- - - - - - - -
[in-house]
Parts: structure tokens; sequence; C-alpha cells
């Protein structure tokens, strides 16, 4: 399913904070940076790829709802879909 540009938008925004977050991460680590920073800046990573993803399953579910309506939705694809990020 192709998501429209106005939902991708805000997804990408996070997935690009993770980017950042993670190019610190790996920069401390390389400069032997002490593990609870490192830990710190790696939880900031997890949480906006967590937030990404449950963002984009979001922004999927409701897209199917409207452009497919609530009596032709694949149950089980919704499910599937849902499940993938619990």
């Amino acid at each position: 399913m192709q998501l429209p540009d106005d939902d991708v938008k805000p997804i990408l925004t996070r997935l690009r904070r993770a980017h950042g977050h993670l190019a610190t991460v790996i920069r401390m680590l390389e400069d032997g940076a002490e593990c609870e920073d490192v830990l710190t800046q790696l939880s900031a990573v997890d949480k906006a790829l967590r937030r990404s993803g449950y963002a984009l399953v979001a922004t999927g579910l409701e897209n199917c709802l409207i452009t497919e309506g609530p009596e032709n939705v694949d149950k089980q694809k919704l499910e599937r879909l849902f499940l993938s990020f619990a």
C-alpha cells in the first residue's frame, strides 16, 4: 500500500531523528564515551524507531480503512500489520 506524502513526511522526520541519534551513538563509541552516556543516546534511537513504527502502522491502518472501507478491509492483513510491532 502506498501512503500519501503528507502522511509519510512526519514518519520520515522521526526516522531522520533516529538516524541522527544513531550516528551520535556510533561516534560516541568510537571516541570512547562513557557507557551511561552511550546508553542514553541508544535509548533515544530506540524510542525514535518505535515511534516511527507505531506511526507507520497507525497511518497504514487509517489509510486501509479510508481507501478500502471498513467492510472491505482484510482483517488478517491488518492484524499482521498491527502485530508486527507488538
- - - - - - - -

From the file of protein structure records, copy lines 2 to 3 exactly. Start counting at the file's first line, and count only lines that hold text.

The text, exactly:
Parts: structure tokens; sequence; C-alpha cells
């Protein structure tokens, strides 16, 4: 399913904070940076790829709802879909 540009938008925004977050991460680590920073800046990573993803399953579910309506939705694809990020 192709998501429209106005939902991708805000997804990408996070997935690009993770980017950042993670190019610190790996920069401390390389400069032997002490593990609870490192830990710190790696939880900031997890949480906006967590937030990404449950963002984009979001922004999927409701897209199917409207452009497919609530009596032709694949149950089980919704499910599937849902499940993938619990």